W3C home > Mailing lists > Public > www-tag@w3.org > October 2014

Re: [ISSUE-57] Drawback to Parallel Properties

From: Jonathan A Rees <rees@mumble.net>
Date: Thu, 30 Oct 2014 10:13:50 -0400
Message-ID: <CAGnGFMKhKYchcxwiMtH0WFbUoOixKL5qAy7AcV1F5srv-7dyYA@mail.gmail.com>
To: "Sean B. Palmer" <sean@miscoranda.com>
Cc: "www-tag@w3.org" <www-tag@w3.org>
Hi Sean,

You are absolutely right, and I don't think it's such a minor comment.
Should the 'Providing and Discovering' or 'URIs in data' documents ever be
revised, the point should be made.

The reasoning vulnerability may be related to the fact that (as far as
I've heard) the 'URIs in data' proposal has not had much uptake.

Parallel properties was seen as a compromise intended to get
interoperability between the two popular behavior patterns. Like many
compromises, it may end up failing to please anyone.

Parallel properties certainly was on offer (via 'URIs in data') as an
opportunity to do away with the much maligned 303 and 2NN business. TimBL
and Eric Prud'hommeaux turned down the offer, as seen by their recent
effort to push 2NN through the IETF process. Perhaps the rejection was for
reasons similar to what you describe - it's hard to reason correctly about
parallel properties.

A consistency checker (e.g. an OWL reasoner) could detect the problems you
raise, given the right axioms. However, most RDF sources are not too keen
on consistency validation and would happily generate noninteroperable
content even if there were a published specification. We've seen this
situation before, where HTTP servers, with which validation has never been
popular, happily generate noninteroperable HTTP content.

I wonder if this old interoperability discussion is completely over, or if
it's a time bomb that won't be taken seriously until the pain level gets
high enough (the RDF analog of 'browser wars'). Who knows whether that will
ever happen.

Best
Jonathan


On Wed, Oct 29, 2014 at 10:26 AM, Sean B. Palmer <sean@miscoranda.com>
wrote:

> This is a minor comment on a technique described in:
>
> Providing and Discovering URI Documentation
> Editor's Draft 2 February 2012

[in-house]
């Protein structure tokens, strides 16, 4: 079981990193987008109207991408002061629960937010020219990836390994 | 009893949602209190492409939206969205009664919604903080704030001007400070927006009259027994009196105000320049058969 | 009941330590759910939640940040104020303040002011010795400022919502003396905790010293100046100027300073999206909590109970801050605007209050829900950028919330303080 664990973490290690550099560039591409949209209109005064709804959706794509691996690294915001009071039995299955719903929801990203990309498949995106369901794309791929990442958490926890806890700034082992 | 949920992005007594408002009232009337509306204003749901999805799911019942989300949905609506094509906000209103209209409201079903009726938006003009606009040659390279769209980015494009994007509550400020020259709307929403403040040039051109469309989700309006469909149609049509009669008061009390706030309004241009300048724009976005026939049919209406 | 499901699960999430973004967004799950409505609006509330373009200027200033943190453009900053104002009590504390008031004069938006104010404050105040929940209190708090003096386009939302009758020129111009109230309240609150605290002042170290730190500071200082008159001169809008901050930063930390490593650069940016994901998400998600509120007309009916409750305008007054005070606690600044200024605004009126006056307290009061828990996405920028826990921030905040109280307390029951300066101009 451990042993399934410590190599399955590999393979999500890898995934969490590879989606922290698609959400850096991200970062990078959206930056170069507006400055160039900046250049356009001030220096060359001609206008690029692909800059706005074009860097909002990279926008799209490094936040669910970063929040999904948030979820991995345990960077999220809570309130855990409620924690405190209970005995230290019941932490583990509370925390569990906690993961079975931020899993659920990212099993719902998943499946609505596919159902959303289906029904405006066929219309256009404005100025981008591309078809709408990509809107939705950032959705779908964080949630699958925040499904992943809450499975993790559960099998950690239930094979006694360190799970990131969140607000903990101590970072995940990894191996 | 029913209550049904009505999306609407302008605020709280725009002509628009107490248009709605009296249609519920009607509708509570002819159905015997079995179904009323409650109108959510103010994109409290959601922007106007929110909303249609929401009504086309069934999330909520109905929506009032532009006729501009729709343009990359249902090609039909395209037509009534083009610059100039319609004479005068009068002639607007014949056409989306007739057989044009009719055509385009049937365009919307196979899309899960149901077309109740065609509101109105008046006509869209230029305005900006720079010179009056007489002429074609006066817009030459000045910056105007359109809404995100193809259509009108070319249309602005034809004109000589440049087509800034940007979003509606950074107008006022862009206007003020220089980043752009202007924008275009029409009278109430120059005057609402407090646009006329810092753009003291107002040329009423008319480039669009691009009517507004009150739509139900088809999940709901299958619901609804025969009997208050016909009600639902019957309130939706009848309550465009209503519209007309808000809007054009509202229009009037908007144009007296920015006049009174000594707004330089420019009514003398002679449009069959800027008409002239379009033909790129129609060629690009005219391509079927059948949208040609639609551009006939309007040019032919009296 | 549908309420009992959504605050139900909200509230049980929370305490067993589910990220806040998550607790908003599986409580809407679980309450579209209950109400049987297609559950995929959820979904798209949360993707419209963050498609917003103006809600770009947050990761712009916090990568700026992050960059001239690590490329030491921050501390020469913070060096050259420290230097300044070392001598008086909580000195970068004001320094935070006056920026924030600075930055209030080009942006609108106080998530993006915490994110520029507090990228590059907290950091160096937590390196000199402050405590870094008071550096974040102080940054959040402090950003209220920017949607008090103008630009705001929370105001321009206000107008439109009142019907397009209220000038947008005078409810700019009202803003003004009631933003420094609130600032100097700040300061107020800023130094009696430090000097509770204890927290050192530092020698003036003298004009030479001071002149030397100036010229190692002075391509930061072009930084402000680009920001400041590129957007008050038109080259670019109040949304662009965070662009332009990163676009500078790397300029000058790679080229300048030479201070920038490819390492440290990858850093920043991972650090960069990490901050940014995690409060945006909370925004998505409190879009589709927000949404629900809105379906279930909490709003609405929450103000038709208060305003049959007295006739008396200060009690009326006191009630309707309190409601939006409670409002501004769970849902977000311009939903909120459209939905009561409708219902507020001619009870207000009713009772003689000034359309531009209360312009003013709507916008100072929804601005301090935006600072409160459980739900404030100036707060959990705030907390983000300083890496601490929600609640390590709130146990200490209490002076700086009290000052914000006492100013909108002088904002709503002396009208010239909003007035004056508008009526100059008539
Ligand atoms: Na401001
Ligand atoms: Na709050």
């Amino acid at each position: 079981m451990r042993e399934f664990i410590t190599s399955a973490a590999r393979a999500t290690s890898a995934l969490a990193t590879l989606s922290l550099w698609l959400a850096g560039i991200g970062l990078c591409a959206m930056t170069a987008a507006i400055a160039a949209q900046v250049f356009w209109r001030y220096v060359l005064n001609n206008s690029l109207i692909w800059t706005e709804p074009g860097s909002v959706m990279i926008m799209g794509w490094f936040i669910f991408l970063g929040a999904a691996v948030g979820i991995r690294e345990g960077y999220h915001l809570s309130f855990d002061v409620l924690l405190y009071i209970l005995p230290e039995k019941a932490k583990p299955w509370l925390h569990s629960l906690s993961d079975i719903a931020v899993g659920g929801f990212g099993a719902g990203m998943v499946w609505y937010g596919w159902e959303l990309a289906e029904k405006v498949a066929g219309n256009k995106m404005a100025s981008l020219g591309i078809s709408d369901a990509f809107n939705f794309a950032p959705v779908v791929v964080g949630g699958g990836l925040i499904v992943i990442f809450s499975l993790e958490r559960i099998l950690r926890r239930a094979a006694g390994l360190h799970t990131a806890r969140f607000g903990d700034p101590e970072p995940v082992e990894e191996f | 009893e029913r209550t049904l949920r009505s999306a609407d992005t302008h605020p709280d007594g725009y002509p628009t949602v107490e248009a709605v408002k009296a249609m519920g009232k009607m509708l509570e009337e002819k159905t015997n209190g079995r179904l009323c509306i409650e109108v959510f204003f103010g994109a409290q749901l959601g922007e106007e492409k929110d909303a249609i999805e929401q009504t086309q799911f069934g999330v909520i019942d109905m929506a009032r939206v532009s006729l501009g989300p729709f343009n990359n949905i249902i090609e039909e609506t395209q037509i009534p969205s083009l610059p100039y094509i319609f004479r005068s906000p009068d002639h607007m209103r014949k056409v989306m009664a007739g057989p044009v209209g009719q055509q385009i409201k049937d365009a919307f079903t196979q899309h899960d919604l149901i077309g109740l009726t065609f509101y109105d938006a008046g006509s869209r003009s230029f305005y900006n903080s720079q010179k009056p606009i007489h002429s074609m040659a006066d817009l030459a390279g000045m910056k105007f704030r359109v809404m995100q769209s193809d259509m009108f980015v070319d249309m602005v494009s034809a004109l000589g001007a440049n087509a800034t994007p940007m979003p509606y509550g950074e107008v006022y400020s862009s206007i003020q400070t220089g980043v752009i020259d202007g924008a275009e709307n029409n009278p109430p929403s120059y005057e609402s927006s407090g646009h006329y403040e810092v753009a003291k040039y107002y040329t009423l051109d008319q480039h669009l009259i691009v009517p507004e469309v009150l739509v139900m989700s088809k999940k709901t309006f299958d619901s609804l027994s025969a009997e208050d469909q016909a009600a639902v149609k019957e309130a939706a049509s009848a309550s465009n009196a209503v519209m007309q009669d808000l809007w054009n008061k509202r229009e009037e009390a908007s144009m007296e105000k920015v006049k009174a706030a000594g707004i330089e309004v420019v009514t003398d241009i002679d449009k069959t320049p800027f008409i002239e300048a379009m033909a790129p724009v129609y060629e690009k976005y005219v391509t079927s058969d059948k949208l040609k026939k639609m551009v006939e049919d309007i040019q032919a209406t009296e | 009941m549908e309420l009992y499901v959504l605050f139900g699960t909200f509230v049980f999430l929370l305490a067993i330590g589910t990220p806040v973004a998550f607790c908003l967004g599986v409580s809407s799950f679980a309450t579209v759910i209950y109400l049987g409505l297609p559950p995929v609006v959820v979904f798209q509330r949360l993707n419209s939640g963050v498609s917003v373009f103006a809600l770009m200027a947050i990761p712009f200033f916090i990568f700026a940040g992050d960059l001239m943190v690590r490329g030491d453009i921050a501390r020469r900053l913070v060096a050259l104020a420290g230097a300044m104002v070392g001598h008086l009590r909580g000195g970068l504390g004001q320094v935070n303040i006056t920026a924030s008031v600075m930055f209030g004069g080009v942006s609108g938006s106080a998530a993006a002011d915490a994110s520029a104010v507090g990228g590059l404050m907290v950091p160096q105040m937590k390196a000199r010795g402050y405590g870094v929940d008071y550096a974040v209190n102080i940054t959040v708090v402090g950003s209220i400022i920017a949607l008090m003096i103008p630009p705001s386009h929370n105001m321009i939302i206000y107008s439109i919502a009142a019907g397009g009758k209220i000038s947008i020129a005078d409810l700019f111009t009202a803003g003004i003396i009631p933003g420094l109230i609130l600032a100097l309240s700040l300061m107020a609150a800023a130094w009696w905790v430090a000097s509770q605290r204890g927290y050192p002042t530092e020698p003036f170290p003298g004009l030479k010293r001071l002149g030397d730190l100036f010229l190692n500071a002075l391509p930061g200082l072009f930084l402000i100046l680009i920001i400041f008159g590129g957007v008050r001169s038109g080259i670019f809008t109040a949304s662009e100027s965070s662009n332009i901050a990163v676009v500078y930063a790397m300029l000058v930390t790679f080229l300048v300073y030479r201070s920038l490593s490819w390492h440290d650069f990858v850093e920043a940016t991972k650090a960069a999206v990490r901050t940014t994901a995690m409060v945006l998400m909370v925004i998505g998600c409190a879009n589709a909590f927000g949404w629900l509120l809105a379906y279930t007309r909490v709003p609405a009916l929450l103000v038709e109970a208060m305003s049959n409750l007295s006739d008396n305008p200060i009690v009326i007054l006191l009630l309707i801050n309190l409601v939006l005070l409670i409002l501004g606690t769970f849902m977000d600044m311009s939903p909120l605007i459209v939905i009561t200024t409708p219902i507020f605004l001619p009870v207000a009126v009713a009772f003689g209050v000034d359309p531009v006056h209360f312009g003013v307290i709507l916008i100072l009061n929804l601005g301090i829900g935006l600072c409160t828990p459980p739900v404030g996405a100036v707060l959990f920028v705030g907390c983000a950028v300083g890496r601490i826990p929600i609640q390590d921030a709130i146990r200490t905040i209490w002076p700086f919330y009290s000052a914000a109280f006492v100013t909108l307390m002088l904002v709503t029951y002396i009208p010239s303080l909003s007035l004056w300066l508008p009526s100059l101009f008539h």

> http://www.w3.org/2001/tag/awwsw/issue57/20120202/
>
> Section 4.2 describes a method called parallel properties, which has
> been independently invented on several occasions.
>
> The method consists of creating properties that are designed to refer
> to the "designated subject" of a document, which bears some relation
> and may even be equivalent to its foaf:primaryTopic.
>
> To expand such references, we also need to give a name to the
> relationship between the asserted property and the inferred property.
> In the example graph given in the section, these are eq:epicenter and
> "has epicenter". I shall refer to this relation as the "direct
> property".
>
> That is to say, this example from the section:
>
>   <http://example/eq018> eq:magnitude 6.9.
>   <http://example/eq018> eq:epicenter <geo:37.040,-121.877>.
>
> Implies the following:
>
>   <http://example/eq018> pp:designatedSubject [
>     [ is pp:directProperty of eq:magnitude ] 6.9;
>     [ is pp:directProperty of eq:epicenter ] <geo:37.040,-121.877>
>   ].
>
> There is a significant drawback to this method. It is that it appears
> that you can use non-parallel properties on the same subject, whereas
> in fact this leads to inconsistencies. A good example of a common
> non-parallel property that someone may attempt to use is owl:sameAs:
>
>   <http://example/eq018> owl:sameAs
>     <http://example2/document.rdf#eq018> .
>
> This statement would cause all sorts of inferential chaos. In the
> earthquake example such incorrect inferences may not be regarded as
> especially harmful, but there are alternative scenarios in which they
> would be, such as where a document has another document as its
> designated subject. In that case, the inferential chaos caused by
> owl:sameAs would make the metadata of both documents
> indistinguishable.
>
> To recap, the properties eq:magnitude and eq:epicenter in the example
> appear to have the nature of non-parallel properties, and would cause
> confusion unless specifically documented as a pp:ParallelProperty
> instances, with the characteristics of parallel properties being
> widely known. This problem is similar to spoofing. There is no
> requirement preventing it in the list of desiderata (Section 1.1).
>
> Note that parallel property analogues to non-parallel properties can
> be made. In the case of owl:sameAs, for example, we could say:
>
>   { ?s pp:designatedSubjectSameAs ?o } =>
>     { ?s pp:designatedSubject [ owl:sameAs ?o ] } .
>
> And also:
>
>   { ?s pp:sameDesignatedSubjectAs ?o } =>
>     { ?s pp:designatedSubject
>         [ owl:sameAs [ is pp:designatedSubject of ?o ] ] }.
>
> But this approach is not very straightforward.
>
> --
> Sean B. Palmer, http://inamidst.com/sbp/
>
>
Received on Thursday, 30 October 2014 14:14:21 UTC

This archive was generated by hypermail 2.4.0 : Friday, 17 January 2020 22:57:06 UTC